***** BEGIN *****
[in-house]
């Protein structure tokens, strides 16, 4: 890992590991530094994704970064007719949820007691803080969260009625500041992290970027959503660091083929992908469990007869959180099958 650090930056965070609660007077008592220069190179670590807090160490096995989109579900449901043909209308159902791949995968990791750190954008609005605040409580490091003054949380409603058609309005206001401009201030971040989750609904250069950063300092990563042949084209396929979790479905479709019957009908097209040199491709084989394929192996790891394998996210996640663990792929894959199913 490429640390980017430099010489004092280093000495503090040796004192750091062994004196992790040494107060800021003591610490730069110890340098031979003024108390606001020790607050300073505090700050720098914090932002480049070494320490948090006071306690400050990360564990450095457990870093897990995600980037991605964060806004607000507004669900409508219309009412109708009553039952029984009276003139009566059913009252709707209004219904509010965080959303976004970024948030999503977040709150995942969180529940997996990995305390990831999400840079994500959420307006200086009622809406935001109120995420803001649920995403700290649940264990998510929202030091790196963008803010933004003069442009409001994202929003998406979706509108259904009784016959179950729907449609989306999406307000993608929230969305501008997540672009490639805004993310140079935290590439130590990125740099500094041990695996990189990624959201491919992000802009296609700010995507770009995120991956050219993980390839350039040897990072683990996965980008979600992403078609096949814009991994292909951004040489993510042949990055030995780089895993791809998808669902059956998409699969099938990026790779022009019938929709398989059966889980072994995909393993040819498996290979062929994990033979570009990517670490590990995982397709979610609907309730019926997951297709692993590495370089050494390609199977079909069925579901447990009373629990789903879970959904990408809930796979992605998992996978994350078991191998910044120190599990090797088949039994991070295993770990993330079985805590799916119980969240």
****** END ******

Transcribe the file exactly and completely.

[in-house]
């Protein structure tokens, strides 16, 4: 890992590991530094994704970064007719949820007691803080969260009625500041992290970027959503660091083929992908469990007869959180099958 650090930056965070609660007077008592220069190179670590807090160490096995989109579900449901043909209308159902791949995968990791750190954008609005605040409580490091003054949380409603058609309005206001401009201030971040989750609904250069950063300092990563042949084209396929979790479905479709019957009908097209040199491709084989394929192996790891394998996210996640663990792929894959199913 490429640390980017430099010489004092280093000495503090040796004192750091062994004196992790040494107060800021003591610490730069110890340098031979003024108390606001020790607050300073505090700050720098914090932002480049070494320490948090006071306690400050990360564990450095457990870093897990995600980037991605964060806004607000507004669900409508219309009412109708009553039952029984009276003139009566059913009252709707209004219904509010965080959303976004970024948030999503977040709150995942969180529940997996990995305390990831999400840079994500959420307006200086009622809406935001109120995420803001649920995403700290649940264990998510929202030091790196963008803010933004003069442009409001994202929003998406979706509108259904009784016959179950729907449609989306999406307000993608929230969305501008997540672009490639805004993310140079935290590439130590990125740099500094041990695996990189990624959201491919992000802009296609700010995507770009995120991956050219993980390839350039040897990072683990996965980008979600992403078609096949814009991994292909951004040489993510042949990055030995780089895993791809998808669902059956998409699969099938990026790779022009019938929709398989059966889980072994995909393993040819498996290979062929994990033979570009990517670490590990995982397709979610609907309730019926997951297709692993590495370089050494390609199977079909069925579901447990009373629990789903879970959904990408809930796979992605998992996978994350078991191998910044120190599990090797088949039994991070295993770990993330079985805590799916119980969240």